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So SOMEONE (*cough* me) was bad and came home from the reptile fair with a new baby noodle. Say hi to Coraline, my Western Hognose!


We’ve never called a photo of a spider “adorable” before, so this is a first!

This photo of a jumping spider carrying her baby was taken by Jong Atmosfera.

(via exploratorium)


Spiders with water droplet hats are something I really needed to know about.

(via misstransatlantic)

I was curious, I often think of sharks as instinct-driven. Is there any evidence of learning or distinct individual behavior?

Asked by princessennui


Wow, I have no idea how I didn’t see this until now! Sorry about that!

This is actually a really, really interesting question. Scientists had, for a really, really long time, basically assumed that sharks were mindless, instinctual killing machines.

However, in the 1950s, Eugenie Clark, my favorite scientist ever, did some experiments where she actually trained lemon sharks to respond to a stimulus. Basically, the sharks learned to press a target and ring a bell in order to get food.


This awesome lady also trained nurse sharks to distinguish between different colored targets to get food.

There have also been studies that have shown scalloped hammerheads, which travel in large schools, actually have pretty complex social structures! There are established hierarchies based on size and gender.

There was even a recent study that suggested that sharks have “friends”- that is, other sharks that they prefer to spend time with! AND that sharks are actually able to learn behaviors from the sharks they spend a lot of time with! (This study is actually really, really cool, and you can read an article about it here!)

So, yeah. Sharks don’t really have “thoughts” or “feelings” like humans do, but they’re definitely way smarter than most people think! They sort of do have different personalities (some tend to be more aggressive, some individuals more mellow, some more adventurous, more social, etc).

Of course, they are really driven by their instincts, but then, so is everything. But that definitely doesn’t mean they aren’t smart, or capable of some really amazing behaviors!!

Western Yellow-Bellied Racer (Coluber constrictor mormon) - Santa Cruz, CA

I was at the lab hosing down our equipment from fishing, and two people who were cleaning up nearby called us over and asked if we knew anything about snakes. Of course I was VERY interested and ran over, along with the other lab people that were still there. The two people that found the snake were pretty upset, saying “We think it’s a rattlesnake!” and pointing to the teensiest most adorable baby racer ever. He was very angry and bite-y, but we managed to pick him up and move him to some bushes.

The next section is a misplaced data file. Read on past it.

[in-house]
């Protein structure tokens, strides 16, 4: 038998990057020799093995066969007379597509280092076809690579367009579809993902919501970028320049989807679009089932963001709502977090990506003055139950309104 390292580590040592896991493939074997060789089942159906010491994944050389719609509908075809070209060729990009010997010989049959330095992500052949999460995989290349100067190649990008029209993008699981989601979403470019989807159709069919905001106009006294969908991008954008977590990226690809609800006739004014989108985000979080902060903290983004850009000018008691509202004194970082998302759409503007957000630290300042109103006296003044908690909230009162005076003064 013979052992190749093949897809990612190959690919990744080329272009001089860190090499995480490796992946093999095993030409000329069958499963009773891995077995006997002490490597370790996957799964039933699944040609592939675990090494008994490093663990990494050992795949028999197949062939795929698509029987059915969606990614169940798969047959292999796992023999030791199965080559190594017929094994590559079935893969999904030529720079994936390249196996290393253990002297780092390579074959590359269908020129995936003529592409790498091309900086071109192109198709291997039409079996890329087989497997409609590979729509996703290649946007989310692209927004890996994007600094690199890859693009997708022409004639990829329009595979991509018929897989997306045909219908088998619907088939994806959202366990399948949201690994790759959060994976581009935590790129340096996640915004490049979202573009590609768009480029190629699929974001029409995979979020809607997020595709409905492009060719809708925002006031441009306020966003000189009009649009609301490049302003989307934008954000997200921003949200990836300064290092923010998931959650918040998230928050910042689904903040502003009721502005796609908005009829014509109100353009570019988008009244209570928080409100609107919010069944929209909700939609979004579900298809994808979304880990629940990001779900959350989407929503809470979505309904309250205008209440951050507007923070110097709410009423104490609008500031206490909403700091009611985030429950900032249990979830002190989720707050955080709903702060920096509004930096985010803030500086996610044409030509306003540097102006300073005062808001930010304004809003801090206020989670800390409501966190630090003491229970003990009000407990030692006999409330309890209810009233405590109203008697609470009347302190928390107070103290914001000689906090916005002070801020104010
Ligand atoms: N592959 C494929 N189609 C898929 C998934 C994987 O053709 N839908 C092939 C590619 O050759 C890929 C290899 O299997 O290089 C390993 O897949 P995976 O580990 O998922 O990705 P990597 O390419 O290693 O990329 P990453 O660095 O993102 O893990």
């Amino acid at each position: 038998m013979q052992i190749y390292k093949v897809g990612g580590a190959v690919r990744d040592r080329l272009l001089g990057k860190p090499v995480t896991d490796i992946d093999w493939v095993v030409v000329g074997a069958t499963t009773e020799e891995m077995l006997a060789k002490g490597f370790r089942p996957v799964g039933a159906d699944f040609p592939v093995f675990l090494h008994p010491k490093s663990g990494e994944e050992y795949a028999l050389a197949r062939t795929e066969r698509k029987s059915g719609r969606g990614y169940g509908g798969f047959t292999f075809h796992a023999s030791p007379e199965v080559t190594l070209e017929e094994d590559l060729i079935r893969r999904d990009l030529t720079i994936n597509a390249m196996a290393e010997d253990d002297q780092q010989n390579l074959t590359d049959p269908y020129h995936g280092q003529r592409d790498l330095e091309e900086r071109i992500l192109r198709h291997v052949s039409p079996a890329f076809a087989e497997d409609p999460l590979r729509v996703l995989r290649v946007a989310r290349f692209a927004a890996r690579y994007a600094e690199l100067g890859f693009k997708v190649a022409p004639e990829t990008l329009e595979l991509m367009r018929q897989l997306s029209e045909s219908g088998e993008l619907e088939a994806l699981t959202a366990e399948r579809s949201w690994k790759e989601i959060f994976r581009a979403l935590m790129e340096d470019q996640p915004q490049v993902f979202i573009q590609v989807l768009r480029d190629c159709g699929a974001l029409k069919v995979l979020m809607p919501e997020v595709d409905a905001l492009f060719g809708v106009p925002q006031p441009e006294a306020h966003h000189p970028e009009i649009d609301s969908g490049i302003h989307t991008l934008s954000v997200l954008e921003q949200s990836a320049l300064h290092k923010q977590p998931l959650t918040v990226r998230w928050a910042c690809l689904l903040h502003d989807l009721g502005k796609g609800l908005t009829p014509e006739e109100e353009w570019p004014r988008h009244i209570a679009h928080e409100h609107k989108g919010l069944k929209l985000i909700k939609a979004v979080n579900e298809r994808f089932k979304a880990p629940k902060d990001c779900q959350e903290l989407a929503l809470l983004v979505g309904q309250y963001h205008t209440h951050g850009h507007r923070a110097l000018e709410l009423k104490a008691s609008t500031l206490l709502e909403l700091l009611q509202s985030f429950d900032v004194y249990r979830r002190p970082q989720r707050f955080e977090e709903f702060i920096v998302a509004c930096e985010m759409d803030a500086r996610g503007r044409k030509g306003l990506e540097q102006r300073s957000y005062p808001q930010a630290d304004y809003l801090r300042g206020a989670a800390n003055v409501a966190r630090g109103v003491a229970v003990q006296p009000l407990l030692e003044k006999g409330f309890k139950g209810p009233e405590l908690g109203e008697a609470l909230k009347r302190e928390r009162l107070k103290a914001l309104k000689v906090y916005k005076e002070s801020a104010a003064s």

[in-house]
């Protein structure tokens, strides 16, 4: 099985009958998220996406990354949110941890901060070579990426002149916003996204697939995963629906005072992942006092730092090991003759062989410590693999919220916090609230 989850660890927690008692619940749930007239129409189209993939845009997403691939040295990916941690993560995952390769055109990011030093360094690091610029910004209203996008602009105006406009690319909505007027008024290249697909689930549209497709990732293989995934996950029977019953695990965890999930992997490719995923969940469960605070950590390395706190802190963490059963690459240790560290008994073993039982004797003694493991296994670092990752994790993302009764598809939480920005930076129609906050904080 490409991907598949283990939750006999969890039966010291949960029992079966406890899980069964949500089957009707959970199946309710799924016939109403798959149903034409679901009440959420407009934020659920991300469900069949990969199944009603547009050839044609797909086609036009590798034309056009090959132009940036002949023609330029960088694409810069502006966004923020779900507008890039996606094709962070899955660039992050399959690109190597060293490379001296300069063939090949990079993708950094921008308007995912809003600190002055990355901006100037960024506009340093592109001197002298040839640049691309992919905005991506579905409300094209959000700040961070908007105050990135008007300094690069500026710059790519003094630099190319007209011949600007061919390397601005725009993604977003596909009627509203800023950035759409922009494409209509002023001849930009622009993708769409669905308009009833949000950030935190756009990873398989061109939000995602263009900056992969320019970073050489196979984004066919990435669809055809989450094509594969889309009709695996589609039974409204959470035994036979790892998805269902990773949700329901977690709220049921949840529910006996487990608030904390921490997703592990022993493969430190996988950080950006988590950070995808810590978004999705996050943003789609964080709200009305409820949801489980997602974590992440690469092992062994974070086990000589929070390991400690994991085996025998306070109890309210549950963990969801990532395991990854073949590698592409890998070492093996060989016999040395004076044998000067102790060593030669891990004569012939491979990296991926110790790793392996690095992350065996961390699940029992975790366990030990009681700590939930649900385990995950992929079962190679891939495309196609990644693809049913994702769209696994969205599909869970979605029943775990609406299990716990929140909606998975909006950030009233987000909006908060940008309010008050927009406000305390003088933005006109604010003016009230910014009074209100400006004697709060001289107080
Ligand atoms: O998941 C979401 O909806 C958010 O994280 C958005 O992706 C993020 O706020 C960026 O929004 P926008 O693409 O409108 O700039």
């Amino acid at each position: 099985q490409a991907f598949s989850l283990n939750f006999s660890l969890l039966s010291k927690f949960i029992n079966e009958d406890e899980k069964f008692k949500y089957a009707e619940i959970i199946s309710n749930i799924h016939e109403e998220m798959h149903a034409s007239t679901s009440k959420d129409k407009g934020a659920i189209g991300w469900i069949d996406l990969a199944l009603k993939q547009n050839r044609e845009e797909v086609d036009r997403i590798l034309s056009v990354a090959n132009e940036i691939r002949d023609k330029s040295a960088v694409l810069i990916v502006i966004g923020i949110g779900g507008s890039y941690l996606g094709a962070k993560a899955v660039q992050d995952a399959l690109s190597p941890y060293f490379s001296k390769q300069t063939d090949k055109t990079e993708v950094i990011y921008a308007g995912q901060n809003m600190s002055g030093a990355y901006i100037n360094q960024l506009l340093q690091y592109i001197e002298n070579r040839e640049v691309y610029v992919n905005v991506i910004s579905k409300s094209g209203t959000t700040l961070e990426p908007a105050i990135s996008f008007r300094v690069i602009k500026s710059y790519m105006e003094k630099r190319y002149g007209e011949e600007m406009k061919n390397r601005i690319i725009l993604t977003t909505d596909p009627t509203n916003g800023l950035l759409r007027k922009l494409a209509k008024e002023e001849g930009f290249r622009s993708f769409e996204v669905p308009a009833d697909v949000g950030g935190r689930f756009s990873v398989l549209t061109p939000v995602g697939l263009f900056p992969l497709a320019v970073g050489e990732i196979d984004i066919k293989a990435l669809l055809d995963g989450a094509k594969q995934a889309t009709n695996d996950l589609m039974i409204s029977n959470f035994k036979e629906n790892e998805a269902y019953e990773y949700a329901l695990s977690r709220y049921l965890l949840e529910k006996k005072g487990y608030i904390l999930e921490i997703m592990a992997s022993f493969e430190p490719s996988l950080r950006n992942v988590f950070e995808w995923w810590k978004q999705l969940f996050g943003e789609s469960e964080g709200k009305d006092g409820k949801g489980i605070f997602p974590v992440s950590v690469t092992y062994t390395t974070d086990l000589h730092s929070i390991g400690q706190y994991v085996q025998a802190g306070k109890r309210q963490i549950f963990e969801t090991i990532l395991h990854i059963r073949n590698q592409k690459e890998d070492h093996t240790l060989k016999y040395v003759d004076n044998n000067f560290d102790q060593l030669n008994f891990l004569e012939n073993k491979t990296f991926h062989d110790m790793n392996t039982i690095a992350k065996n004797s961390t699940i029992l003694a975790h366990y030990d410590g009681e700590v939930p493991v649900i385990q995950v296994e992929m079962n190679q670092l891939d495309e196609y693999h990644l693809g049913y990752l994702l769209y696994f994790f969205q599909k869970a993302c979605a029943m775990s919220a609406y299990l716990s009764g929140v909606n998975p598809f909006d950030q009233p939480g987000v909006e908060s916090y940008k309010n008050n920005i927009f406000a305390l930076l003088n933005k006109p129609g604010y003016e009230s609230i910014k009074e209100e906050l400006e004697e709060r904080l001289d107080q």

Mangrove snake ~ Boiga dendrophila

(via snakesdrinkingwater)



This is Iceberg, the first white orca whale on earth. Scientists studying a pod of orcas saw his pure white dorsal fin breaking the surface and followed him, thinking that this was a trick of the eye. But Iceberg is the first reported albino killer whale, living in a large pod. Behavioural experts believed that orcas would exile a whale that did not look like the rest of the pod, but since Iceberg was born, his pod has accepted him and he is living a happy and healthy life.

Proving that whales are smarter than people.

Technically, dolphins are whales! They’re all in a group called cetaceans, which is divided into toothed whales (Odontoceti) and baleen whales (Mysticeti). Dolphins, orcas, sperm whales, and beaked whales are toothed whales, while the giant filter feeders like blue, gray, and humpback whales are baleen whales. Basically orcas are dolphins AND whales!

(Source: flightofmeraxes, via beyonceprivilege)


double crested cormorant

photo by amy marques

(via koryos)


Anurognathids-as-potoos by Maija Karala:

Anurognathus ammoni, the tiny Jurassic tree monster, momentarily perching on a branch and giving you a curious look before flying off to catch another mayfly.

Anurognathids had a wide, frog-like mouth, very big eyes for their size and peculiar tufts of pycnofibers (that is, the pterosaur version of feathers) on the trailing edges of their wings. They might have worked like the serrations on owl wing feathers that enable them to fly soundlessly.

I gave this Anurognathus a lichen-toned coloration for camouflaging on tree branches. I suppose it wraps its wings around itself and closes its eyes to slits when sensing danger. Perhaps suddenly opening those huge, bright yellow eyes would also work as an intimidating gesture for predators, much like the eyespots of many butterflies.”

(via koryos)